Pentagon Aims for Data-Centric Future in New Data Strategy

Pentagon Aims for Data-Centric Future in New Data Strategy

The long-awaited strategy emphasizes making data a strategic asset across the enterprise.

The Defense Department has released its data strategy, which aims to make data a critical strategic asset across the military to achieve improved operational capabilities. 

The strategy applies across the entire department, aiming to make it “a data-centric organization that uses data at speed and scale for operational advantage and increased efficiency,” according to the document’s vision statement.  

DOD aims to achieve this vision with eight guiding principles, which push the military to:

  • Leverage data as a strategy asset;
  • Collectively create stewardship of data by clearly defining roles and responsibilities;
  • Ethically apply data, applying the DOD AI Ethics Principles released in February;
  • Enable data collection, especially through automated means;
  • Form enterprise-wide data access and availability;
  • Maintain data intended for training AI;
  • Ensure that data is “fit for purpose” — that it is readily discoverable and understood within the context of its intended use; and
  • Design data governance and compliance to match DOD policies.

Military data leadership emphasized the role of ensuring visible, interoperable and coordinated efforts in building up the proper IT architecture, standards and workforce that DOD needs to achieve these goals. By making data easily accessible, understandable, trustworthy, linked and secure, the chief data officers of the department aim to highlight that data isn’t an IT asset, but rather a central and critical role for military engagements.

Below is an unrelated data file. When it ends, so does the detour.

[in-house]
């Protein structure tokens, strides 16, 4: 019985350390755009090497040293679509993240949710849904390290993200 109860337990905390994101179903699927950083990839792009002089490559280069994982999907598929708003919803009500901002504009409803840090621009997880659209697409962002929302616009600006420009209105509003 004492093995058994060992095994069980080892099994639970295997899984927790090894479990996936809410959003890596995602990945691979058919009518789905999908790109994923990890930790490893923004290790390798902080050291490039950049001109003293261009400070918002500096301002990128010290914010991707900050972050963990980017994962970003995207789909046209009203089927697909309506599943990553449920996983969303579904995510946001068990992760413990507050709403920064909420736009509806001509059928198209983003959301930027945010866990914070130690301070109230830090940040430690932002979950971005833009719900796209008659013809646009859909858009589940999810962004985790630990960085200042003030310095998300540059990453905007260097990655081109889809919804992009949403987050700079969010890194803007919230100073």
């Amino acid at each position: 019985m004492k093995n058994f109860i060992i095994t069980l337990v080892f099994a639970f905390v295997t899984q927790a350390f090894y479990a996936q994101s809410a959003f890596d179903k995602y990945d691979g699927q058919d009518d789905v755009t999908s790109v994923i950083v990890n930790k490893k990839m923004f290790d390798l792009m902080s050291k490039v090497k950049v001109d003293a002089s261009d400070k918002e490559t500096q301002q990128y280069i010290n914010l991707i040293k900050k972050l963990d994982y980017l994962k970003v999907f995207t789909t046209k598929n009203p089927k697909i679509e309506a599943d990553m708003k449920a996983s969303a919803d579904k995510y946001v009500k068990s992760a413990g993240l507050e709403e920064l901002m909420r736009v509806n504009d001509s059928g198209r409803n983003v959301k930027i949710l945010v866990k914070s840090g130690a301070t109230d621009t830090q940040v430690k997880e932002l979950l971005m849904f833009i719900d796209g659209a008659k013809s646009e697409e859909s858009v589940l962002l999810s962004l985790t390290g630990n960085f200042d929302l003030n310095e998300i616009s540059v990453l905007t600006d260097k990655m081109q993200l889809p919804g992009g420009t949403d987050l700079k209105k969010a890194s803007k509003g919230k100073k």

“A core tenet of the DOD Data Strategy is the understanding that data is not an IT asset, but an essential and integral part of the mission itself,” the strategy said. “Data is ubiquitous. DOD weapons platforms, connected devices, sensors, training facilities, test ranges and business systems generate enormous volumes of data of which all retain and share their data for broader use. It is critical that data be of high quality, accurate, complete, timely, protected and trustworthy.”

To coordinate these efforts, DOD Chief Data Officer David Spirk will establish a DOD Data Council, which will include leadership representation from DOD’s various agencies, combatant commands and field activities. This council will aim to execute on the goals of the data strategy, while also working with the user community to continuously share best practices, develop solutions and troubleshoot challenges.

The Defense Data Strategy aligns closely with principles from the Defense Digital Modernization Strategy and Federal Data Strategy, which both underscore the need to tie IT assets and data as core tools to achieving agency goals. For DOD CIO Dana Deasy, the data strategy means making data another piece of ammunition for the military.

“Data is the ammunition in the Digital Modernization Strategy and is increasingly central to warfighter advantage on and off the battlefield.” Deasy said. “The National Defense Strategy directed us to be more lethal, efficient and interoperable with partners. This strategy is our first step to making that ammo persistently available to the men and women of the DOD regardless of echelon or geographic location.” 

The DOD CIO's office will help oversee the data strategy’s execution alongside the DOD Data Council. Efforts in this area will include the continued decommissioning and replacement of legacy IT systems that have impeded DOD’s ability to establish an enterprise data management system. Defense IT leadership will also look to coordinate the data strategy’s execution alongside other modernization efforts, like artificial intelligence and 5G communications.

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